EDITOR: | September 17th, 2014 | 1 Comment

MDN starts niobium exploration, benefiting from growing demand for steel

| September 17, 2014 | 1 Comment

MDNLast August, MDN Inc. (‘MDN’, TSX: MDN) announced the start of exploration at its 100% owned Samaqua property, north of the town of Girardville in the Saguenay-Lac-St-Jean to determine the presence of a mineralized carbonatite. The results will be announced as soon as available and will extend over a period of 4 to 5 months. The property is very promising. It is adjacent to the Crevier niobium and tantalum property (72.5% owned by MDN and 27.5% by Niobec Inc., a subsidiary of Iamgold Corp.) and presents a magnetic geophysical response similar to that associated with the Niobec niobium mine inc. This magnetic signature lies 23 km southeast of the Crevier deposit and 130 km northwest of the Niobec mine. The heart of the Niobec deposit is niobium core surrounded by rare earths. There are only three major niobium producers worldwide. Brasileira de Metalurgia and Mineracao (CBMM) in Brazil owns the world’s largest niobium deposit and its Araxa mines supplies some 83% of niobium consumed around the world. Anglo American (UK) also extracts niobium in Brazil but no more than 3% of the world’s total, while Iamgold in Canada, thanks to its Niobec mine, is the second largest producer of niobium in the world, accounting for 9% of global supply.

In August, Iamgold confirmed that it enjoyed strong demand for its niobium in the first half of 2014, prompting it to increase its production forecast for the full year from 4.7-5.1 million to 5.2-5.5 million kilograms of the metal (while its gold output dropped). This confirms niobium’s high demand for the next few years. The highest niobium grades (over 99% purity) are used in optical and electronic devices. However, niobium is going to be growing in demand, because it allows for weight reduction, which in automotive and transportation ‘language’, translates to higher energy efficiency. MDN and Iamgold have already been working on a tantalum resource at the Crevier project. By developing a tantalum resource in Canada, in the mining friendly district of Quebec, MDN Mines will control a very high demand mineral, whose demand is increasing and whose global competition has been hampered by geopolitical risk. Brazil enjoys an overly dominant – one might say hegemonic – position over niobium. Given that the European Union and the United States consider niobium to be a critical metal, they are both interested in reducing reliance on Brazil and identifying new sources closer to home. The limited supply and number of plays – and the long supply routes – simply adds too much pressure on prices while CBMM is the only niobium producer that is able to deliver all the varieties, including the highest grades. Therefore, MDN’s new niobium venture will be welcomed by the market.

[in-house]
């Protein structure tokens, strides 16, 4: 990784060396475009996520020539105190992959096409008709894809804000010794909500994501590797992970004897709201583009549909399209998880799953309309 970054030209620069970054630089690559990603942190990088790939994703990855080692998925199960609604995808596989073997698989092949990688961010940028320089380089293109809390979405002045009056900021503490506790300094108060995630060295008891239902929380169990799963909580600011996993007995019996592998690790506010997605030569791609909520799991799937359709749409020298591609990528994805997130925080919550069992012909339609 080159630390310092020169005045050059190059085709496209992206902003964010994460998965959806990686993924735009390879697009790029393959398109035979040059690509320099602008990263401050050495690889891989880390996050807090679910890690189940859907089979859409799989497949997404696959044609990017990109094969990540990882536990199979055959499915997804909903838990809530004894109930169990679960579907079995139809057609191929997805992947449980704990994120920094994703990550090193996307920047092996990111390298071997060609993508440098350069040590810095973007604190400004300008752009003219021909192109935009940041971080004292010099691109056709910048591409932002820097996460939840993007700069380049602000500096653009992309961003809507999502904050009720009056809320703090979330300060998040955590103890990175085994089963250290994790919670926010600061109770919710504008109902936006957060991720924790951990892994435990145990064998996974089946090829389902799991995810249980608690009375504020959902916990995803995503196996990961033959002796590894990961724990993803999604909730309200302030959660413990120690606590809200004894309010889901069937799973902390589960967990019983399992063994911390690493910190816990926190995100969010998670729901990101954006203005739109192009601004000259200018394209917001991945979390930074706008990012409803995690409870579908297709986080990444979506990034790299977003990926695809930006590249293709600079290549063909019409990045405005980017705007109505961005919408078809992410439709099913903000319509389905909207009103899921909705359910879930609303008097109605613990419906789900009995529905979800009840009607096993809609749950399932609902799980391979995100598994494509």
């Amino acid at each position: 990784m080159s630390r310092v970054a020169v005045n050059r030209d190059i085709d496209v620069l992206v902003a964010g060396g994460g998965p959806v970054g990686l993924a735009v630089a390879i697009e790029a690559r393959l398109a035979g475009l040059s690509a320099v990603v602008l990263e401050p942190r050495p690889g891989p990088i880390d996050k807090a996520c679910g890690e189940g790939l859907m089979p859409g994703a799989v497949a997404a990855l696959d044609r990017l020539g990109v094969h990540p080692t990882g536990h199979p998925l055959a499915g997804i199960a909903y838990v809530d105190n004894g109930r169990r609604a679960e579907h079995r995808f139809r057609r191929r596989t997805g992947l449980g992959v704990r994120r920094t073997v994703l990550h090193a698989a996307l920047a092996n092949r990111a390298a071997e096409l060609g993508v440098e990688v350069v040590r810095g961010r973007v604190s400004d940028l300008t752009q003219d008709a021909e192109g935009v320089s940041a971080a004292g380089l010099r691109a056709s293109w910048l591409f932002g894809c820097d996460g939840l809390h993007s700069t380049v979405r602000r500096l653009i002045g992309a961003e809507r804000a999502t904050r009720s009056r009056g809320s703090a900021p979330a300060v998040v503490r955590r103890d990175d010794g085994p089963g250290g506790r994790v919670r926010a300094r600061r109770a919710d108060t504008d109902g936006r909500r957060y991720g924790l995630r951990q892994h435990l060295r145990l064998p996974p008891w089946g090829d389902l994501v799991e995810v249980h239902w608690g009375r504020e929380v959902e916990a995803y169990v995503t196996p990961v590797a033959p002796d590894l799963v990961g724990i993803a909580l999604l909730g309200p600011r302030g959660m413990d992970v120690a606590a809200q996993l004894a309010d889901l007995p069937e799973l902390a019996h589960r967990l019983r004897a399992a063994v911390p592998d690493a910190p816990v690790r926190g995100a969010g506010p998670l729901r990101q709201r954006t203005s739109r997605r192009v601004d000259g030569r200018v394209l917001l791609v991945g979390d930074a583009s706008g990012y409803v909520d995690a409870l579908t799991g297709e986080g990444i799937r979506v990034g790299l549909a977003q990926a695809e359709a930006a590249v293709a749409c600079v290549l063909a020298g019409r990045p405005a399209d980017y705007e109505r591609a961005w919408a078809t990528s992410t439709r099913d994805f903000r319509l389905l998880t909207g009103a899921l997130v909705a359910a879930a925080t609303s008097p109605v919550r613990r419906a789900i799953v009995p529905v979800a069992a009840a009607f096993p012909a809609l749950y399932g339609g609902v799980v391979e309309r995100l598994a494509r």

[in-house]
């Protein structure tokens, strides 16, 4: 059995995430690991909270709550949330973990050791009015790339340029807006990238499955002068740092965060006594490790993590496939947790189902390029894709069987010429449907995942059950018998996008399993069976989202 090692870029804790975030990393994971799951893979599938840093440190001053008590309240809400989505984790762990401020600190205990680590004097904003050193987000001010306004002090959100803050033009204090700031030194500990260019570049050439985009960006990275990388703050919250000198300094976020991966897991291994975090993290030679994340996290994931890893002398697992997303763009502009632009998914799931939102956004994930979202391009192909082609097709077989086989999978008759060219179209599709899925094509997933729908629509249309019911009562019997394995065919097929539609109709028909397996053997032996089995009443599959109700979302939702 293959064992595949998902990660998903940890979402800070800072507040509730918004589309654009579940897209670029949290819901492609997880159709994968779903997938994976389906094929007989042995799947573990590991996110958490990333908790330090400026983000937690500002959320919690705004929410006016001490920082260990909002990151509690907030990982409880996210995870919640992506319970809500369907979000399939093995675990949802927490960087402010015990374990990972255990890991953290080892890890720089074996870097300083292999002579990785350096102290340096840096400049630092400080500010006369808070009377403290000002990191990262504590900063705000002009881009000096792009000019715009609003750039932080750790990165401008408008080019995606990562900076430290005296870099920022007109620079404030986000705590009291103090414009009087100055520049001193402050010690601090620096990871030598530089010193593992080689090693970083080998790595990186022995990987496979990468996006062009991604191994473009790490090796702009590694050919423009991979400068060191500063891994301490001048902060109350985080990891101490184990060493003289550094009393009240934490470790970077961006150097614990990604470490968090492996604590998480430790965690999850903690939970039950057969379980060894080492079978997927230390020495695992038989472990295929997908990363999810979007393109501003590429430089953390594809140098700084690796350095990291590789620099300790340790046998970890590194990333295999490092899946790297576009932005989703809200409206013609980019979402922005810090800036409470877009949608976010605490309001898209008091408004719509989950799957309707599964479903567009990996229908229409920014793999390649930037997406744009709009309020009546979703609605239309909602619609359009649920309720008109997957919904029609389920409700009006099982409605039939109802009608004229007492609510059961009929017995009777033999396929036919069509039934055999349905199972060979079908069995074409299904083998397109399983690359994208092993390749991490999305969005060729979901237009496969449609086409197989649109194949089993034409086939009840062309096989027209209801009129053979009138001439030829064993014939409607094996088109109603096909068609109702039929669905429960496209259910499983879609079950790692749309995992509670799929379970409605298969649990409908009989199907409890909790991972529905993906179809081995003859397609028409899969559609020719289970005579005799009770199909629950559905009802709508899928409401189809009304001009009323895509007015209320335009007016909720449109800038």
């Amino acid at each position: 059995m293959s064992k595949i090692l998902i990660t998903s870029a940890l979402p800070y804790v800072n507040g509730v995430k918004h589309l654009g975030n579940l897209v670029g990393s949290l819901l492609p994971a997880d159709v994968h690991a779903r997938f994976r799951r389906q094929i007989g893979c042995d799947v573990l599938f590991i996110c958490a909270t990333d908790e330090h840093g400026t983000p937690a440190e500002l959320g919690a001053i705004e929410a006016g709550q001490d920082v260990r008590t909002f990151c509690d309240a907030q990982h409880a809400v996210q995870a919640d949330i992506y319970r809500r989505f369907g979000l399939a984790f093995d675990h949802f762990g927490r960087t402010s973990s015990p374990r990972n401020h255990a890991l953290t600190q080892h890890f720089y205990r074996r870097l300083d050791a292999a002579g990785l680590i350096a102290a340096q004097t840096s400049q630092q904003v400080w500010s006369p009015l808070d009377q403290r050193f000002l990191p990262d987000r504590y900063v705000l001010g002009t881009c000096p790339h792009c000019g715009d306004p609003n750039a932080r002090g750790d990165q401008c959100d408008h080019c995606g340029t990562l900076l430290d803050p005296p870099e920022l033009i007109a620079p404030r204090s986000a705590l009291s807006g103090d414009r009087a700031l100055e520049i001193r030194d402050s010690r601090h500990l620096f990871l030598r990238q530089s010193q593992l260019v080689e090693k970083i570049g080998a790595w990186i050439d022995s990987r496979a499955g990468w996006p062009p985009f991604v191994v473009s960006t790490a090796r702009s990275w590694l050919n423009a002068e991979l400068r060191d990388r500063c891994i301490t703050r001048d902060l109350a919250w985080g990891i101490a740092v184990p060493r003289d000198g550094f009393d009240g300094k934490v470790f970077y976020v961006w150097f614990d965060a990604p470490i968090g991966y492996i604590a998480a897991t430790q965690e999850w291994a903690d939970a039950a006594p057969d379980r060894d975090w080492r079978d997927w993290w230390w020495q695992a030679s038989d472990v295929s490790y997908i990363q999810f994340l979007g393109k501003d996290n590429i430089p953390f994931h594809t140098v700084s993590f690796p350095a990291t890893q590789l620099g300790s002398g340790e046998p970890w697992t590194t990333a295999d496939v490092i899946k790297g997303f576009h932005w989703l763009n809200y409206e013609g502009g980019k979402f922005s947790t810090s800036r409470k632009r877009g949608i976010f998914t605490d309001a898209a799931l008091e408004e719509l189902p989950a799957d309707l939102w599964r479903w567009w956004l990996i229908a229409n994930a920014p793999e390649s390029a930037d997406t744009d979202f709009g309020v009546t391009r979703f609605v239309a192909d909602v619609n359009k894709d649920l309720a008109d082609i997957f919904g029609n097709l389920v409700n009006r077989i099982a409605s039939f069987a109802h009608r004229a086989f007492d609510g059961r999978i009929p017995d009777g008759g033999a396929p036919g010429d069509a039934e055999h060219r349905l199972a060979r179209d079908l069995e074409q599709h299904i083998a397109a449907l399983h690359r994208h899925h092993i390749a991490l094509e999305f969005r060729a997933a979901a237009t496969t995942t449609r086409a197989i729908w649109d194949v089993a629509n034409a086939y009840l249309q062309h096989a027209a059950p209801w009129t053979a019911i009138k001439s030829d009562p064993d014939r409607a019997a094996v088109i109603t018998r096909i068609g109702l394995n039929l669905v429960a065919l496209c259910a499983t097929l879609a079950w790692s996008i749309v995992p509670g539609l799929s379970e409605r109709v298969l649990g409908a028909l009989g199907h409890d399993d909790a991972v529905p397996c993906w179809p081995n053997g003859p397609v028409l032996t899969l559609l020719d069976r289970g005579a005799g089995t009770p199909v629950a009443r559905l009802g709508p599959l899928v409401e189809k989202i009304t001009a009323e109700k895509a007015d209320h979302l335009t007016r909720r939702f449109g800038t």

Niobium is mainly used in steel alloys to create high strength low alloy steels (called “High Strength Low Alloy Steels”), stainless steel and heat resistant steels. Niobium’s properties have generated considerable demand from advanced industrial sectors because it helps increase steel’s resistance to high temperatures, corrosion while raising superconductivity. Niobium has, therefore, become essential in the automotive industry, heavy engineering and infrastructure (i.e. bridge construction and earthquake resistant buildings), the petrochemical industry, power plants and oil & gas pipelines. A smaller percentage of high grade niobium is used exclusively to make superalloys used for the manufacture of aircraft engines.

Chinese international investments in niobium production reflect niobium’s growing strategic value and the geopolitical risks that have prompted demand for additional niobium production in North America.  Indeed, China and Australia had a small diplomatic incident over Baosteel Group’s sizeable investment in CBMM, the world’s largest producer of niobium. Niobium is a rare metal used to have strongly hardened steels. The Chinese logic is basic. Instead of importing five separate loads of iron ore, one coal and one oil from Australia to produce steel in China, it has decided that it is better to use iron ore, niobium, petroleum, energy, and work in the new Brazilian steel complex built by the Chinese in Brazil. Then, only one ship will transport steel products in China, and Brazil will also benefit from the production of steel to develop its automobile industry. Reacting China’s decision, Australian Prime Minister Tony Abbott canceled talks with their Chinese counterparts on the rapid improvement of bilateral defense relations in that would have allowed a Chinese military presence in Australia.


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